Motor vehicles are both convenient and very dangerous. Crashes are among the leading causes of death and injury in the United States, which is why it makes sense for drivers to want to engage in harm reduction practices.
While it’s impossible to completely eliminate crash risk unless you stay off the road, you can take steps to minimize your potential for getting into a collision with another vehicle. Knowing what causes or happens right before crashes can help you make better decisions about driving.
What were drivers doing immediately prior to their collision?
Analyzing the causes of crashes is a complex process as many factors can contribute to a collision. The National Highway Safety Transportation Administration performs large-scale analyses of data to determine crash causation and other factors that contribute to risk on the road.
When looking at drivers’ self-reported behavior prior to a crash, certain trends emerge. In 36% of cases, one or more of the vehicles involved in a crash was in the process of turning or moving through an intersection. Another 22% of crashes involve a vehicle going off the edge of the road. Swerving out of a driving lane causes another 11% of crashes. For 9% of drivers, they lost control of the vehicle right before the crash.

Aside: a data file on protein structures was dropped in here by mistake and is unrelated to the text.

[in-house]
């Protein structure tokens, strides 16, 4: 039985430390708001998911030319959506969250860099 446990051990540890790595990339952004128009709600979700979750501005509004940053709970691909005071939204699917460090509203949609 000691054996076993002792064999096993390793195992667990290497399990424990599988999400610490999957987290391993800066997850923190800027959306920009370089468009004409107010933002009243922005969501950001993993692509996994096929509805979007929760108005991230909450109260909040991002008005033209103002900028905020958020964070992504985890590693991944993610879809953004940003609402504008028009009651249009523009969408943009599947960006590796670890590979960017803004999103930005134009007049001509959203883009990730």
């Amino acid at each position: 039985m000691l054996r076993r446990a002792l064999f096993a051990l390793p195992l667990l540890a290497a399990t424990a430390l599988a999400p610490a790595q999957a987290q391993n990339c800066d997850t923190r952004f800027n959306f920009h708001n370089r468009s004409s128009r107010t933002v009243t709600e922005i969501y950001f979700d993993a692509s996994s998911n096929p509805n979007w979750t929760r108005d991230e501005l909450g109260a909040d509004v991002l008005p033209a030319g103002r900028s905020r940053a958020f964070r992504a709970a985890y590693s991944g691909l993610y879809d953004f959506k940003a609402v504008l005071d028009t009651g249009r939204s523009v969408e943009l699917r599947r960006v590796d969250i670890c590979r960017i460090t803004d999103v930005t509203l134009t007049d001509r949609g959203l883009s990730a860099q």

Basically, intersections, turns and moments immediately after you swerve or move out of your lane are often when you have the most risk.
Personal decisions can drastically increase crash risk
When a driver causes a crash, many issues can contribute to their actions. Quite a few crashes involved a driver who failed to pay attention or who was distracted. Speeding played a role in roughly a third of all crashes. Some crashes could involve someone falling asleep at the wheel. Driving while drowsy, under the influence or seriously ill, are also risk factors.
Obviously, you can’t avoid going through an intersection any more than you can knowingly prevent a circumstance in which you temporarily lose control of your vehicle. However, you can avoid making driving mistakes that contribute to crashes.
Avoiding distraction, choosing not to exceed the speed limit, driving only when sober and adjusting your driving practices for road conditions are among the best habits you can cultivate to reduce your risk of a crash.